Happy World Emoji Day! From personal text messages to corporate email subject lines, emoji seem to be a universal language because everyone, no matter what tongue they speak or country they live in, can understand a blushing smiley face or a red heart.
Could these tiny smilies be a great move for digital marketing? Many think so. Wired even reports that “92% of all people online use emoji now, and one-third of them do so daily.” So it’s possible that communicating with consumers might reach new, or at least simpler, heights when done through emoji.
Do emoji add value to marketing?
VentureBeat reported that inclusion of emoji pushes open rates by 85%.
What’s the history behind emoji?
Emoji were first created by Japanese artist Shigetaka Kurita in 1999 and quickly grew into a beloved digital language in Japan.
It wasn’t until 2007 that software companies jumped on board with emoji, seeing potential in adding the graphics to their mainstream products. At this point, emoji had already seeped into everyday instant messaging and texting languages. But it was a simpler form, using letters, numbers and punctuation.
Google was convinced the emoji language deserved universal coding, which Unicode Consortium had done for all other languages. As Wired describes it, “computers fundamentally work with numbers, every letter or character you type on a computer is ‘encoded’ or represented with a numerical code.” Before Unicode made a standard, there were hundreds of encoding providers. Unicode set a standard so text and images would appear in the same fashion, no matter the device the code was viewed on.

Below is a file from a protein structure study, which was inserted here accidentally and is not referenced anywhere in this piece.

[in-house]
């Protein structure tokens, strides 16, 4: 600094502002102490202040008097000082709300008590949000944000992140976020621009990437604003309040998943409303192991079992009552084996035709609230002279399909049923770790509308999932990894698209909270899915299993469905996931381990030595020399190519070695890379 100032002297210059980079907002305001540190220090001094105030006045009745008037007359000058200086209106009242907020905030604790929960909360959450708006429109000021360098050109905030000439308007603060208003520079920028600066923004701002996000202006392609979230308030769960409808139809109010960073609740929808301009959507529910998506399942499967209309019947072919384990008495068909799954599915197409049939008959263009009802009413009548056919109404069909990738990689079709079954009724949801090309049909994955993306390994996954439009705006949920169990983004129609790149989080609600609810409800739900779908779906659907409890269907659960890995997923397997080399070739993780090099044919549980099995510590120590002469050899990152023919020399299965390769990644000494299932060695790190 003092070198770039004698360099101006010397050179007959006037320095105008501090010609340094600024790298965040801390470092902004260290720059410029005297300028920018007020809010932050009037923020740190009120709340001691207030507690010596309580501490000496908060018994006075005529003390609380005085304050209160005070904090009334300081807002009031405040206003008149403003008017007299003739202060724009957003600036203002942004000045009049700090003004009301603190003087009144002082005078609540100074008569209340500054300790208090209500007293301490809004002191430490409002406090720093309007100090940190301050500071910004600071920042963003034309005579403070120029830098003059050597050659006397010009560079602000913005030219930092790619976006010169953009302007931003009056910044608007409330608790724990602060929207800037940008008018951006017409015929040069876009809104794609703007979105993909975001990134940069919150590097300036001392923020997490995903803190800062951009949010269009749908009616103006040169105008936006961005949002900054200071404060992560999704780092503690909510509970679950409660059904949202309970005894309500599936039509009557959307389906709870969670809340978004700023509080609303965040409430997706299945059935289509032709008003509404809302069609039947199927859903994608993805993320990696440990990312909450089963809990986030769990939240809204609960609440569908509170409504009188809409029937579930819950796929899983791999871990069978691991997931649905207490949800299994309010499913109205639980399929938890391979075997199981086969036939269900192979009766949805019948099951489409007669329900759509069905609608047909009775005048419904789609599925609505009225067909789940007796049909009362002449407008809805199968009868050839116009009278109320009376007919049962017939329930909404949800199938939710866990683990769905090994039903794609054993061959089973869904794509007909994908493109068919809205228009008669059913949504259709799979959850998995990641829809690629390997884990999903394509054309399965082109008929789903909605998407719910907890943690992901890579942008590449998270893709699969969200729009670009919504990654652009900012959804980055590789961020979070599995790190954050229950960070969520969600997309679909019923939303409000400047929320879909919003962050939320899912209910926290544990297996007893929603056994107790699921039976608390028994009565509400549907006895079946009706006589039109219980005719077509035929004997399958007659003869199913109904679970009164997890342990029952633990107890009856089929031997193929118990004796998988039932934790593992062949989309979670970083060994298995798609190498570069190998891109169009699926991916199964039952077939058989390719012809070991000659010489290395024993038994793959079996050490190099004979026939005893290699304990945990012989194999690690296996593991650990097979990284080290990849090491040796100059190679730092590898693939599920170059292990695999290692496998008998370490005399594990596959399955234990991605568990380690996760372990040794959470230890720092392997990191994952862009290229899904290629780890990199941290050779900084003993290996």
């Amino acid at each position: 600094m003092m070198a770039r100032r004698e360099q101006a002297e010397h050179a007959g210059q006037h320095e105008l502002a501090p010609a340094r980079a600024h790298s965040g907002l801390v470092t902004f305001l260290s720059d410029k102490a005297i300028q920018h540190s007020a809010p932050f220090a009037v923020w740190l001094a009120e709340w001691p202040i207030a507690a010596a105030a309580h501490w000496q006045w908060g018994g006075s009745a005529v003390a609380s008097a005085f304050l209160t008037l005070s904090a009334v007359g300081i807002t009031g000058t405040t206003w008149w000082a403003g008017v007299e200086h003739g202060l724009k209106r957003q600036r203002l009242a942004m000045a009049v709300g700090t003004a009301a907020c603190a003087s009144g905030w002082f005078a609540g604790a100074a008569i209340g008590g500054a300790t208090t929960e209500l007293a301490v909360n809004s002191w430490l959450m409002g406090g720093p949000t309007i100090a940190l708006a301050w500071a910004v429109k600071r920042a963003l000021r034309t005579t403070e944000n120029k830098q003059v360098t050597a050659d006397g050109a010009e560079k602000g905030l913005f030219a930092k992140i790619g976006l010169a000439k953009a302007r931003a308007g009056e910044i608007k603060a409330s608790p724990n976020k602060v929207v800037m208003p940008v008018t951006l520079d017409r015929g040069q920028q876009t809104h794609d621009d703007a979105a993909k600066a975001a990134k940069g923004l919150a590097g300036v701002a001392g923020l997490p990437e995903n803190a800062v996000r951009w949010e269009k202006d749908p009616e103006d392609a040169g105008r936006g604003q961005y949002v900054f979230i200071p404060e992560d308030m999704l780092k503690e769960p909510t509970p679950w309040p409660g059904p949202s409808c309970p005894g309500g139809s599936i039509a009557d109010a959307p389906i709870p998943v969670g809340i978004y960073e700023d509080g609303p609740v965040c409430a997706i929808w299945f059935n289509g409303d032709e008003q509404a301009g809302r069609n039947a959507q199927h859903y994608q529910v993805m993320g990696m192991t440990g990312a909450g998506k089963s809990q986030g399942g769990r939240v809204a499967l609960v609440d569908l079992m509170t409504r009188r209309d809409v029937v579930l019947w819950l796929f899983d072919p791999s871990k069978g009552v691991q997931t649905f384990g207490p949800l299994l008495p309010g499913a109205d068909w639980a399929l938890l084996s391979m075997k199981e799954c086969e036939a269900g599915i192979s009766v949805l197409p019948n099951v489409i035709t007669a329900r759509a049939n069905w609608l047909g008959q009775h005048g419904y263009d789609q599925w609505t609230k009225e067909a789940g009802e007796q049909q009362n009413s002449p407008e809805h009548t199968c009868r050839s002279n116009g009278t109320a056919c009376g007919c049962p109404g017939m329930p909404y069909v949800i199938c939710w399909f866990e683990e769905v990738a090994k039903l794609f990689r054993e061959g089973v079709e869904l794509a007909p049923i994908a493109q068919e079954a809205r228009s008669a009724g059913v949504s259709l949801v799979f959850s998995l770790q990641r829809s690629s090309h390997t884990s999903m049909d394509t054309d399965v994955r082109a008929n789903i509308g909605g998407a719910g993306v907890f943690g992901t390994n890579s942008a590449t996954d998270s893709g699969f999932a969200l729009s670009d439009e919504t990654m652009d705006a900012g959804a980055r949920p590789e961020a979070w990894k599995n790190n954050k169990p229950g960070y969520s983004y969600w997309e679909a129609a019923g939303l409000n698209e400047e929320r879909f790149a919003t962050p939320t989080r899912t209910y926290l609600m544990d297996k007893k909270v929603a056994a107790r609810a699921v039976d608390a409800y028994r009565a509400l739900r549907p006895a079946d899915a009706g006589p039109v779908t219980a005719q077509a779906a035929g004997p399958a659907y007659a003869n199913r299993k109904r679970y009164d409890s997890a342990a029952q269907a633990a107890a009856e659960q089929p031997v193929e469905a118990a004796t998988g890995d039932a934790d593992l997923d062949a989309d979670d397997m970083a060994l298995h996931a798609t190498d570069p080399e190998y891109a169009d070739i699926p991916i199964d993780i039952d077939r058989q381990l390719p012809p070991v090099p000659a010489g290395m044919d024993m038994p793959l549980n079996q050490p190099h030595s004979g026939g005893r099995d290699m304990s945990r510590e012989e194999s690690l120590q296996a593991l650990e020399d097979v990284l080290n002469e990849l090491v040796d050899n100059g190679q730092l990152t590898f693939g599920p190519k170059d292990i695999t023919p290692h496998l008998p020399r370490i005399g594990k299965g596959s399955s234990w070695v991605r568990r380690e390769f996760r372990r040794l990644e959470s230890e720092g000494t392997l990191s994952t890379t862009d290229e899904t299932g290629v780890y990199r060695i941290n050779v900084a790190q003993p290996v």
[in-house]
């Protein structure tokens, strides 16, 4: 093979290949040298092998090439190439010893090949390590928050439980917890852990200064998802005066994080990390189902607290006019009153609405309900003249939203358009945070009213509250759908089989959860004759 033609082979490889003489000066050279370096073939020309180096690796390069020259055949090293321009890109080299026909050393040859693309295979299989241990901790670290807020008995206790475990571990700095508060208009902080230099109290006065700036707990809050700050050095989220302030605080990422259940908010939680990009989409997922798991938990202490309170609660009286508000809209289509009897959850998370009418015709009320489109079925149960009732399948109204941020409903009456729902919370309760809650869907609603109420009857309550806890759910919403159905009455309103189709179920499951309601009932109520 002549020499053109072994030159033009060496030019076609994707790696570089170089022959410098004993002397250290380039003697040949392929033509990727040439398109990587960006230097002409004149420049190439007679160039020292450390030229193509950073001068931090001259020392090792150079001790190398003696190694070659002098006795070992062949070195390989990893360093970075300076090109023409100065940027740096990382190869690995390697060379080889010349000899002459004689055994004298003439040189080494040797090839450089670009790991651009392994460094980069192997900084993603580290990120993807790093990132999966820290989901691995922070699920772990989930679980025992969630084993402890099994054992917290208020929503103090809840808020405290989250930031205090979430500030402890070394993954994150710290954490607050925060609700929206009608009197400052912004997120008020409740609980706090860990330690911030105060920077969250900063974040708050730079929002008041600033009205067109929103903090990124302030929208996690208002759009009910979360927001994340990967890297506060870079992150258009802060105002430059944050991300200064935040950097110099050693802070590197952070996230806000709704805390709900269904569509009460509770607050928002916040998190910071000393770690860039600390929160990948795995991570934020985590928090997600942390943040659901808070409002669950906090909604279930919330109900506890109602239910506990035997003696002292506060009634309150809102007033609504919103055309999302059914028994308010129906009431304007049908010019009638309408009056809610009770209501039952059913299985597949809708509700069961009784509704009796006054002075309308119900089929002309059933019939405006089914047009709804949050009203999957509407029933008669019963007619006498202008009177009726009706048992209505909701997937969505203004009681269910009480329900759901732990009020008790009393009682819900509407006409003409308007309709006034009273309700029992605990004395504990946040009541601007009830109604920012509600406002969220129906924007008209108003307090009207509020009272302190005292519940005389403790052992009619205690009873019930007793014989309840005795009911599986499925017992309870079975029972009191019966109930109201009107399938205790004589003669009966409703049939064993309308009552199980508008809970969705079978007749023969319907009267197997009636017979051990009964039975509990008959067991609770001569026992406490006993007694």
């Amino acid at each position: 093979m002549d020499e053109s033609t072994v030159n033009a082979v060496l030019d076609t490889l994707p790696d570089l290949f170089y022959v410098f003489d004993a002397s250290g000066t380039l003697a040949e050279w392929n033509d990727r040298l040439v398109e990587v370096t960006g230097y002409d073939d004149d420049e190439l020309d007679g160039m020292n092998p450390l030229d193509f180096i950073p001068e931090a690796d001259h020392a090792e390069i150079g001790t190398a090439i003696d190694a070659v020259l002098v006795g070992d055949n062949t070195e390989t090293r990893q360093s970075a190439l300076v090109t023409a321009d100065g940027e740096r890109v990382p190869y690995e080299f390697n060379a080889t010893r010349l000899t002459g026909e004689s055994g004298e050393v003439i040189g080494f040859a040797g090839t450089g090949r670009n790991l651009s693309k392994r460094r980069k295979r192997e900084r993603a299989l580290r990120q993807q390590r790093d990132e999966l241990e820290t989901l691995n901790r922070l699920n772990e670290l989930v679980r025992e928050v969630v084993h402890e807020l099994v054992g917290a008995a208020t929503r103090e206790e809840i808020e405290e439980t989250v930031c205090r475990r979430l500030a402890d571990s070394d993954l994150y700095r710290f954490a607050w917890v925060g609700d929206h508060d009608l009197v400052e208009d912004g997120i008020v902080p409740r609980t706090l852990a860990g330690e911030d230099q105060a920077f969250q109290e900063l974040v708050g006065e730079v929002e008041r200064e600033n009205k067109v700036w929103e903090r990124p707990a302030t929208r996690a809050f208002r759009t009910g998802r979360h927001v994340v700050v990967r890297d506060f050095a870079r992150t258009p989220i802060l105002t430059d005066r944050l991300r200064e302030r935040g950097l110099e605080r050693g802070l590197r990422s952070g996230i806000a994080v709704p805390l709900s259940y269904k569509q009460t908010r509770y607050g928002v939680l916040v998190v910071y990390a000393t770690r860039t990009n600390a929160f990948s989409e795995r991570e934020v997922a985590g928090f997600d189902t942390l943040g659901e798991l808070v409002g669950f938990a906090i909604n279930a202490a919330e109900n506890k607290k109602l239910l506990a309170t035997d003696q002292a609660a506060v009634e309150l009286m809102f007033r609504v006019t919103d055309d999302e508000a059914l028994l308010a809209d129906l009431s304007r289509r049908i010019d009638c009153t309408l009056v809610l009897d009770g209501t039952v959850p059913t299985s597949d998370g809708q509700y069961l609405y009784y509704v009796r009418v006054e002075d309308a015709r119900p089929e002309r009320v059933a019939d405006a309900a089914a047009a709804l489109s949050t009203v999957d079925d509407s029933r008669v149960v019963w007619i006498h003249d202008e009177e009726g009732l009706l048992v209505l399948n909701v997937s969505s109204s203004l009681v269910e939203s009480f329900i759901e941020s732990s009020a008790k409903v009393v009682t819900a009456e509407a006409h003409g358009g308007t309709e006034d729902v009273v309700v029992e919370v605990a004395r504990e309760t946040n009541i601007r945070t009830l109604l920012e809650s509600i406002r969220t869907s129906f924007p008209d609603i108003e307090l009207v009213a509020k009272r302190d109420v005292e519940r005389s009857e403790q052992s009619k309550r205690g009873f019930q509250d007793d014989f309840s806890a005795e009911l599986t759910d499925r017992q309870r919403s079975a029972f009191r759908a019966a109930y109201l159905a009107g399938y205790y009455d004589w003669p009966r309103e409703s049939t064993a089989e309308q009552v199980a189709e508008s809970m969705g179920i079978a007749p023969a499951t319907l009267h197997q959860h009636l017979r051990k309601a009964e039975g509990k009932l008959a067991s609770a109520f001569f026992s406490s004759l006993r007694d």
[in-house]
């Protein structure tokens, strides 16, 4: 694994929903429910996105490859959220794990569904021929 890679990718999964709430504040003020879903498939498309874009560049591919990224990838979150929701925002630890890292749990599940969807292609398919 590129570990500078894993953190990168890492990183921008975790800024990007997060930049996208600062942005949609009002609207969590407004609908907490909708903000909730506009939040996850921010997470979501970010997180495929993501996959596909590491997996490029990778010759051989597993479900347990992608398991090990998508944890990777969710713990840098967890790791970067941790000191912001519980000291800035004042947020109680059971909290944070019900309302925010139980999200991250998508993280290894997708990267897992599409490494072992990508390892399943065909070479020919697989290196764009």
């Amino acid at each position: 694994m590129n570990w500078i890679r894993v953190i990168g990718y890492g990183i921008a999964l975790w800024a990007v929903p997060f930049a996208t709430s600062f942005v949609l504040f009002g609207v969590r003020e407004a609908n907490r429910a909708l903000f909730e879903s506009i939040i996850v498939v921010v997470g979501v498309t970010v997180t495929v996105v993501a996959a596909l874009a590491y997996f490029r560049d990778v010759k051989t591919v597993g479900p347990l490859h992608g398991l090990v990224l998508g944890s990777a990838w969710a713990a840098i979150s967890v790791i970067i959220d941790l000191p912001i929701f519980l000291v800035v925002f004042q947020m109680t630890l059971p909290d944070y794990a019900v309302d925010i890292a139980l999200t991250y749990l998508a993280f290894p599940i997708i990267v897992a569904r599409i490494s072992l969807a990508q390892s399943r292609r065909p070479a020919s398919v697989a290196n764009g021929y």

After pairing up with the Apple team, Google and Apple submitted a proposal to Unicode, which would incorporate 625 new characters into the Unicode standard.
Unicode agreed with the proposal in 2010 and set a plan into action, making emoji universal.
Apple introduced their first emoji keyboard.
Android released their emoji keyboard.
In an effort to be inclusive, Unicode released a diversity update to their emoji language, providing five different skin tones, same-sex couples, single parents, pride flags, women lifting weights, red-haired and curly-haired emoji, women wearing hijabs and more, striving to represent humanity in all of its forms.
The emoji language is consistently growing adding more facial expressions, activities and diversity.
What are best practices for using emoji in marketing?
Whether its email marketing, social media marketing or SMS, there’s a balance to incorporating emoji in copy.
Emphasize a topic.
Consider adding emoji directly after keywords to emphasize your main points. For example, if the keyword is SEO, try the computer emoji.
Use relevant emoji.
Work to keep the emoji within your brand’s industry. If a mortgage broker is looking to incorporate emoji in an email subject line, the home or key emoji are great options, whereas the shoe emoji wouldn’t make as much sense.
Tell a story.
String together a series of emoji to tell a story, remembering to include some text, too. If a swimsuit brand is hosting a summer sale, their latest tweet might include 👙 + 🌞 = 😊, to portray the joy of shopping lower prices.
Research the most popular emoji and consider avoiding them. Instead, choose emoji that will help your brand stand out. If your subject line is the fifth email to include a red heart in consumers’ inboxes, your content might get lost among the repetitive clutter.
As you consider emoji for your email subject lines, social posts and SMS messages, be sure to think about what’s relevant to your industry and your brand. Higher open rates might begin with your emoji keyboard.